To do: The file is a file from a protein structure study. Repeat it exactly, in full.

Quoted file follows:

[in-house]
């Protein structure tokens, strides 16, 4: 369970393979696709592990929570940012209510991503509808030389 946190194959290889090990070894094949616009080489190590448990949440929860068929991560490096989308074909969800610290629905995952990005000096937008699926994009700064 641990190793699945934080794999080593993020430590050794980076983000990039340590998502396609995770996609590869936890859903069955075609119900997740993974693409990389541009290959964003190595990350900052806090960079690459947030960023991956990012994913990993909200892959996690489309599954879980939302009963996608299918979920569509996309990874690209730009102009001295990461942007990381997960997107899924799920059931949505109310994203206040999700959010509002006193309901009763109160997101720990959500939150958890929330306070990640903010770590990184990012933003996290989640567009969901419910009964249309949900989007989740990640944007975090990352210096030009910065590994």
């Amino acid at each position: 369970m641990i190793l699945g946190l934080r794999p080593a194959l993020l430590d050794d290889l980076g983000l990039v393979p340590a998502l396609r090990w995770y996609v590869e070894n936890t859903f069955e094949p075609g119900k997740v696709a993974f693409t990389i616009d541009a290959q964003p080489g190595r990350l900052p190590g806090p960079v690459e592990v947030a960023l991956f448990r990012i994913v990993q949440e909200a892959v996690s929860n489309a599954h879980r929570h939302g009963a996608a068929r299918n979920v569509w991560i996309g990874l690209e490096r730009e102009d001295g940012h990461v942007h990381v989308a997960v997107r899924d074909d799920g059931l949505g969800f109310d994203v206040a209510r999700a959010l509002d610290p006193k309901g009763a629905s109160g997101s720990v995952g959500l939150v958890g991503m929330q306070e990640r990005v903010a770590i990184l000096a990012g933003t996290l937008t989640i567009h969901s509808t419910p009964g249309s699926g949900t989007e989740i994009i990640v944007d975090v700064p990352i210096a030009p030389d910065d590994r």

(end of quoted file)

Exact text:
[in-house]
């Protein structure tokens, strides 16, 4: 369970393979696709592990929570940012209510991503509808030389 946190194959290889090990070894094949616009080489190590448990949440929860068929991560490096989308074909969800610290629905995952990005000096937008699926994009700064 641990190793699945934080794999080593993020430590050794980076983000990039340590998502396609995770996609590869936890859903069955075609119900997740993974693409990389541009290959964003190595990350900052806090960079690459947030960023991956990012994913990993909200892959996690489309599954879980939302009963996608299918979920569509996309990874690209730009102009001295990461942007990381997960997107899924799920059931949505109310994203206040999700959010509002006193309901009763109160997101720990959500939150958890929330306070990640903010770590990184990012933003996290989640567009969901419910009964249309949900989007989740990640944007975090990352210096030009910065590994």
């Amino acid at each position: 369970m641990i190793l699945g946190l934080r794999p080593a194959l993020l430590d050794d290889l980076g983000l990039v393979p340590a998502l396609r090990w995770y996609v590869e070894n936890t859903f069955e094949p075609g119900k997740v696709a993974f693409t990389i616009d541009a290959q964003p080489g190595r990350l900052p190590g806090p960079v690459e592990v947030a960023l991956f448990r990012i994913v990993q949440e909200a892959v996690s929860n489309a599954h879980r929570h939302g009963a996608a068929r299918n979920v569509w991560i996309g990874l690209e490096r730009e102009d001295g940012h990461v942007h990381v989308a997960v997107r899924d074909d799920g059931l949505g969800f109310d994203v206040a209510r999700a959010l509002d610290p006193k309901g009763a629905s109160g997101s720990v995952g959500l939150v958890g991503m929330q306070e990640r990005v903010a770590i990184l000096a990012g933003t996290l937008t989640i567009h969901s509808t419910p009964g249309s699926g949900t989007e989740i994009i990640v944007d975090v700064p990352i210096a030009p030389d910065d590994r």